Standing Committee D
Tuesday 27 November 2001
[Mr. Win Griffiths in the Chair]
Amendment proposed [22 November]: No. 5, in page 1, line 16, at the end to add the words—
`(4) The Secretary of State shall publish an annual report on the performance of the development assistance programme against stated poverty reduction targets and shall lay a copy of the report before Parliament.'.—[Mrs. Spelman.]
Question again proposed, That the amendment be made.
The Chairman: I remind the Committee that with this we are taking new clause 1—Reduction in poverty: co-ordination within government—
`(1) The Secretary of State shall make arrangements to promote a focus on reduction in poverty throughout all government departments and agencies in their relations with developing countries.
(2) The Secretary of State for International Development shall, jointly with ministers responsible for the Foreign and Commonwealth Office and the Department of Trade and Industry, prepare and lay before Parliament an annual report on the work done in pursuance of the arrangements made under subsection (1).'.
I believe that Dr. Tonge was speaking, so I call her to continue.
Dr. Jenny Tonge (Richmond Park): Thank you, Mr. Griffiths, but I think that I had finished my remarks. I cannot remember my last sentence, but I think that it was pretty conclusive, as hon. Members will be pleased to hear.
The Chairman: Very good. The Minister, then.
The Parliamentary Under-Secretary of State for International Development (Hilary Benn): Thank you, Mr. Griffiths.
I am sure that no hon. Members will need reminding of the debate that we almost concluded on Thursday afternoon. I have the opportunity to respond to the points raised by the hon. Members for Meriden (Mrs. Spelman) and for Richmond Park (Dr. Tonge).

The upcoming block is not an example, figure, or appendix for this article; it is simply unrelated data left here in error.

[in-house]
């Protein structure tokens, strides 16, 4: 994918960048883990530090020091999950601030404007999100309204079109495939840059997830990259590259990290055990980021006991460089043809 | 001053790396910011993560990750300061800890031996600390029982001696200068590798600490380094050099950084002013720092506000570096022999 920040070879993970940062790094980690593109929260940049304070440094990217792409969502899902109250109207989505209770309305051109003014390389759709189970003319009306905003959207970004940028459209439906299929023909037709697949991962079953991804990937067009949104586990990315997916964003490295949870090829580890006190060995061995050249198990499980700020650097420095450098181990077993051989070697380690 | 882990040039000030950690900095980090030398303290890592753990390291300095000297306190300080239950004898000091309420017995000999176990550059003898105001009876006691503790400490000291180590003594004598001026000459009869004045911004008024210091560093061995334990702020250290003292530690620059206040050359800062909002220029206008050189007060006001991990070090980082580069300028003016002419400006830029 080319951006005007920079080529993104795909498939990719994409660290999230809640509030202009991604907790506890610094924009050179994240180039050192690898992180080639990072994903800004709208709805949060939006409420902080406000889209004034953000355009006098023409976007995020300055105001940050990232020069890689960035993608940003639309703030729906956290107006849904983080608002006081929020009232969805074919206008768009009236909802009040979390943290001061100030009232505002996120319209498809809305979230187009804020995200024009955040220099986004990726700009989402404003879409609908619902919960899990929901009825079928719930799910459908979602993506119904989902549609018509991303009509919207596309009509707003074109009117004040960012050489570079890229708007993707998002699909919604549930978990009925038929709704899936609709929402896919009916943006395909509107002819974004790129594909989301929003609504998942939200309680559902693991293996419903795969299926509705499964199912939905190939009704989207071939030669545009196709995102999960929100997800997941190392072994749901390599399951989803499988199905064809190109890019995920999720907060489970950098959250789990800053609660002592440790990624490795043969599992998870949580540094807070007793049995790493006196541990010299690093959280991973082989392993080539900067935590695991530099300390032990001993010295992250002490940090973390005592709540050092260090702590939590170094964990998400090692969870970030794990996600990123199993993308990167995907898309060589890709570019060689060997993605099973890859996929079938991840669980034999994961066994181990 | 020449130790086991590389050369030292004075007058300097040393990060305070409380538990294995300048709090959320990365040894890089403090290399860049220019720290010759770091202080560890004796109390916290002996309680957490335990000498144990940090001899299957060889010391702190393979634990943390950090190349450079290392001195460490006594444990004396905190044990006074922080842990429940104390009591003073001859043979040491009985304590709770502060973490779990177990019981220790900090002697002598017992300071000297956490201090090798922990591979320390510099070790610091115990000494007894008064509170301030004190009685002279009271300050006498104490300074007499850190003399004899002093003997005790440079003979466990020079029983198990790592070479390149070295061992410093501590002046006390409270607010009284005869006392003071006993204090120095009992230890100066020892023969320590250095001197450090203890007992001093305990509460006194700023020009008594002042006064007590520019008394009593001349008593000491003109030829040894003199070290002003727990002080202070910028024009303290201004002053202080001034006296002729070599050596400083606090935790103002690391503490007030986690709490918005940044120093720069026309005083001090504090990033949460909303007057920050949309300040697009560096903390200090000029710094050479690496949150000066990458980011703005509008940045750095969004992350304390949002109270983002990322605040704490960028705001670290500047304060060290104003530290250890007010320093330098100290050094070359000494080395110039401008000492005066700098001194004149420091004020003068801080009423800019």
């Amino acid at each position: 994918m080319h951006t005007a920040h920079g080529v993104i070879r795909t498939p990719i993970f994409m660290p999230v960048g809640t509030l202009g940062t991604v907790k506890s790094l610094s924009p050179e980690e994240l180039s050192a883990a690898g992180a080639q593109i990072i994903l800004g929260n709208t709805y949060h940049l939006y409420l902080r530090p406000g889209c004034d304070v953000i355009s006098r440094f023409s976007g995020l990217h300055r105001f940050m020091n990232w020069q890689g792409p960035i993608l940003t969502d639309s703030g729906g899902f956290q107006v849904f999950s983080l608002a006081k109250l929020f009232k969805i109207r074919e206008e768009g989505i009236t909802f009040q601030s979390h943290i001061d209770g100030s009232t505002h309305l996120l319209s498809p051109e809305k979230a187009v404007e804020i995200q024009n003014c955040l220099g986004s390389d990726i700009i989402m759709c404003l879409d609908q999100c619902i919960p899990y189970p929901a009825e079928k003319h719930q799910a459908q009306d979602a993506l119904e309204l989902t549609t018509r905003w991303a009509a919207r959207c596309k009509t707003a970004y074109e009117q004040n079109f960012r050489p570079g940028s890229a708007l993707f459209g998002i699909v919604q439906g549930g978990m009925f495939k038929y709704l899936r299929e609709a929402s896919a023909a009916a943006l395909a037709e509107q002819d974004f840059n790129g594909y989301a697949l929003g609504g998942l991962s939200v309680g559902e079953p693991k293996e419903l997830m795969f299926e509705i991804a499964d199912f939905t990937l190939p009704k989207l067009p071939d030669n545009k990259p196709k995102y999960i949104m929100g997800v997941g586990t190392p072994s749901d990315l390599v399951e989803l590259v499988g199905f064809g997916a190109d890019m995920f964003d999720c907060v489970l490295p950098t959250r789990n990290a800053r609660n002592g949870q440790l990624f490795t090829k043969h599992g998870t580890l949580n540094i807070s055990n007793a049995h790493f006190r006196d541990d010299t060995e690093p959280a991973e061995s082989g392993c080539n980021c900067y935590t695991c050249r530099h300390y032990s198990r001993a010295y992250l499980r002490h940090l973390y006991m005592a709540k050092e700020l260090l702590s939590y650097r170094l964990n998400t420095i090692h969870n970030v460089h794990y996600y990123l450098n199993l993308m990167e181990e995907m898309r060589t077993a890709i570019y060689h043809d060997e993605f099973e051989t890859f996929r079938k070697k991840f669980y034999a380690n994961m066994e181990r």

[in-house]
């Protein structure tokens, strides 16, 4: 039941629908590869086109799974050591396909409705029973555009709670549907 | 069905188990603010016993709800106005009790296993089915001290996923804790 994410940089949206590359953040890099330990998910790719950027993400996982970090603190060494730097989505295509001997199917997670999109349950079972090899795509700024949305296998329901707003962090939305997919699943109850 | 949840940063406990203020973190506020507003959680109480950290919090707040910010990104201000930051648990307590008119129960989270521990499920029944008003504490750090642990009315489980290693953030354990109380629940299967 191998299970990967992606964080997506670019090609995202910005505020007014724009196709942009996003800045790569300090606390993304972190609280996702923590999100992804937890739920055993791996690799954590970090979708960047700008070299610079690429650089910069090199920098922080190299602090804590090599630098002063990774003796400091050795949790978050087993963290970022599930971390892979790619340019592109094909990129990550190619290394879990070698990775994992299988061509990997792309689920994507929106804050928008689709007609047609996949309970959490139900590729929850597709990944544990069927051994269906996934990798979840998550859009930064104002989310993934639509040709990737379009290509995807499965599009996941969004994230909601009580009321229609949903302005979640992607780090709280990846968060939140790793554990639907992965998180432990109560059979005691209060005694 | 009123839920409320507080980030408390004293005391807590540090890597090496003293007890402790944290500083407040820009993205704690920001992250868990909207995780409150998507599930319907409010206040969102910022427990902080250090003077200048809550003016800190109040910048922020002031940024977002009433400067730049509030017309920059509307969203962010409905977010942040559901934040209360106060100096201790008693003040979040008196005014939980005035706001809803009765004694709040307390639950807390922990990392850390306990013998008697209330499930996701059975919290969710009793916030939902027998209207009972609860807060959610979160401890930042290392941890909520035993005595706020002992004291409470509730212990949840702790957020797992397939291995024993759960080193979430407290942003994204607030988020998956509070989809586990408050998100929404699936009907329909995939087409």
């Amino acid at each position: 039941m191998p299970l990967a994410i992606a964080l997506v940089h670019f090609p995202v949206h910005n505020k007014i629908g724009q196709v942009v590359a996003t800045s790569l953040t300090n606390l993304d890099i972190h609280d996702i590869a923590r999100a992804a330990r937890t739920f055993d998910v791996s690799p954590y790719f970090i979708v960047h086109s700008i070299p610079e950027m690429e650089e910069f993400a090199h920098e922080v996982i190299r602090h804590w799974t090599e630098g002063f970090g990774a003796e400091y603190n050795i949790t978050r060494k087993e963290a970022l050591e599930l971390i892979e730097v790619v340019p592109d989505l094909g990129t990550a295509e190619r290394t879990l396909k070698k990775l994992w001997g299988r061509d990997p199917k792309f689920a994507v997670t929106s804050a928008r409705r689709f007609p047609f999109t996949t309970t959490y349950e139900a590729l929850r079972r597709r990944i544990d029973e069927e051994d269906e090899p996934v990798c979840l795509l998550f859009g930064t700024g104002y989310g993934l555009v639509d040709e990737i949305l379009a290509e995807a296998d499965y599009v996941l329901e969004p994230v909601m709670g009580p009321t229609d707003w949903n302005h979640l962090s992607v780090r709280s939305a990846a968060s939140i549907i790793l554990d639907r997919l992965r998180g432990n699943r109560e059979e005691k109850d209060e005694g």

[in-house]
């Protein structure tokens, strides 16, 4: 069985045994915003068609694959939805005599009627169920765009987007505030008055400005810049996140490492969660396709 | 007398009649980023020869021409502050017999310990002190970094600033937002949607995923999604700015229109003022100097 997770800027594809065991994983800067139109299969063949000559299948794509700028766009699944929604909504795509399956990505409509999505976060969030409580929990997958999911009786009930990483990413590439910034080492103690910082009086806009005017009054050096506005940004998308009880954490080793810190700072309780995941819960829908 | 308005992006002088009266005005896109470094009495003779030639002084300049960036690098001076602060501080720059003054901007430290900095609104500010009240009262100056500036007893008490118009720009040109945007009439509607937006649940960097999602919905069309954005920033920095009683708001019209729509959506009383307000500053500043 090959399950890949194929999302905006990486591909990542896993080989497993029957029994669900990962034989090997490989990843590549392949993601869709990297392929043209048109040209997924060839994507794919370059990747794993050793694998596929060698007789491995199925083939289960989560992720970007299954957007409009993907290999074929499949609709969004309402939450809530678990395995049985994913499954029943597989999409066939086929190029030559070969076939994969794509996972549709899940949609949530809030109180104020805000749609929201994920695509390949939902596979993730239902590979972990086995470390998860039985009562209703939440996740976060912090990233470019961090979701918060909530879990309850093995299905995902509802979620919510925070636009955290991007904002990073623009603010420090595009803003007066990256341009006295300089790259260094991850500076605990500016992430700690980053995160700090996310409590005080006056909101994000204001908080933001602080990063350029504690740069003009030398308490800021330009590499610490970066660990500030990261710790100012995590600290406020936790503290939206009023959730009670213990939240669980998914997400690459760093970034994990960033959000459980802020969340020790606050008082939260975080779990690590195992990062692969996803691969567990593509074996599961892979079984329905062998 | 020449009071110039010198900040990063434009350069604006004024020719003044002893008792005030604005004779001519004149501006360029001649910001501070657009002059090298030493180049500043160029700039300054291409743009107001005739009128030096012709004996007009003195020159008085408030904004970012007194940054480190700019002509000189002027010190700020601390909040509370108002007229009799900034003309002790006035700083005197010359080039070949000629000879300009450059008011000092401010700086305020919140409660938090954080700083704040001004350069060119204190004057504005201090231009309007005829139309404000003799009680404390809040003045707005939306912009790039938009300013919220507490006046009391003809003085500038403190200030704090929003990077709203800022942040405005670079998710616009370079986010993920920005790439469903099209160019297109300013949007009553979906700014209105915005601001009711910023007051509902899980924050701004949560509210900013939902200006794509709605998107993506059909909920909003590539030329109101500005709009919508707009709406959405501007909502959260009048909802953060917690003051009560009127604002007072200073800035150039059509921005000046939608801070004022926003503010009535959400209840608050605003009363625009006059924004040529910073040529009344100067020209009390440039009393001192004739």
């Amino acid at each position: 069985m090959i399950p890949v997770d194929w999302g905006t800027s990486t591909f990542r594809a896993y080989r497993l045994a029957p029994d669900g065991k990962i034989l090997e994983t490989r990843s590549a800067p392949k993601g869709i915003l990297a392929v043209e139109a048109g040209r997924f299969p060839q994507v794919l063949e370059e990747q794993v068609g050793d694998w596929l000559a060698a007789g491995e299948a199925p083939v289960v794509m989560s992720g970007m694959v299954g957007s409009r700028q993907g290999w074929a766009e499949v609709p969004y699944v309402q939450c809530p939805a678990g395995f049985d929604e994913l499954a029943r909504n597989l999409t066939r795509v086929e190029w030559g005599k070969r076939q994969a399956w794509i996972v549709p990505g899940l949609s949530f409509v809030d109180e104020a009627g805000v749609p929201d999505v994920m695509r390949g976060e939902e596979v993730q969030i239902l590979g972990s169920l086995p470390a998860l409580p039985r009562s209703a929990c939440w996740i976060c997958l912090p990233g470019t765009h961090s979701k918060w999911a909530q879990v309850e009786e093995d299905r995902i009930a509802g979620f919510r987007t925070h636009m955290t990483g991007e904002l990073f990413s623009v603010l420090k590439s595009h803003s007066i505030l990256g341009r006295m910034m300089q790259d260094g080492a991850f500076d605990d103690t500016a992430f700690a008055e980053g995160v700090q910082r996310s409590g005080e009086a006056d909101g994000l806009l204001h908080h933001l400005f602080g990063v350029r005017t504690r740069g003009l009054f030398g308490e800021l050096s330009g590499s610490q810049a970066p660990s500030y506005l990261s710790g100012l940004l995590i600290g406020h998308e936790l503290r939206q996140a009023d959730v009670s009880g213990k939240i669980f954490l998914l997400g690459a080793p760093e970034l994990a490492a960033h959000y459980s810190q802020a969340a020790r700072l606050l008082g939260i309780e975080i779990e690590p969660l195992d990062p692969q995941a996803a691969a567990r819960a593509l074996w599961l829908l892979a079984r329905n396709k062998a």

First, I address the question of the need for an annual report, which is the substance of one of the amendments. As the hon. Member for Meriden acknowledged, when I lifted the weighty copy of the annual report and waved it in her direction, the Department for International Development publishes an annual report, the latest copy of which relates to 2001.
It might help if I point out that that departmental report is published under an arrangement established in 1991, when the Treasury required each Department to prepare an annual report as part of the public expenditure survey process. The Treasury sets out the core standard requirements each year and, together with the Public Accounts Committee, takes a close interest in the reports and their formats. Before 1991, each Department's activities were described in a chapter of the public expenditure White Paper. The current system was introduced in response to concern from Parliament that more information was needed about the activities of Departments. That concern may lie behind the hon. Lady's comments, and I am sure that all members would agree that such a need exists. Following the establishment of the Department for International Development as a separate Department in 1997, we began to publish our own report.
One might describe the requirement of 10 years' standing that an annual report is made as a relatively long-standing requirement. To that extent, the requirement is part of our unwritten constitution. After the report is published, it is scrutinised by the Select Committee, as the hon. Member for Meriden knows. This year, it contains a lot of information relating to the international development targets or millennium development goals, and to the public service agreements.
The hon. Lady referred to degree of detail, and to under-five maternal mortality and the percentage of children in primary education. I guide her to page 26 of the Department's annual report, which reports indications of the progress that we are making against the public service agreement in respect of those three targets, in relation to the United Kingdom's top 30 development partners. The report contains a lot of information, and we are keen that information of that type should be available to the House for scrutiny.
I address, too, the point raised my hon. Friend the Member for Crosby (Mrs. Curtis-Thomas) about the need to follow up the benefits of spending—a point that was referred to by the hon. Member for Meriden. I accept my hon. Friend's point, but we must clearly strike a balance between our desire to follow through the process and to audit the use to which the money has been put—in other words, to achieve the accountability that all hon. Members would like—and the need to do so in a way that constructs systems that do not overload the Government of the developing country.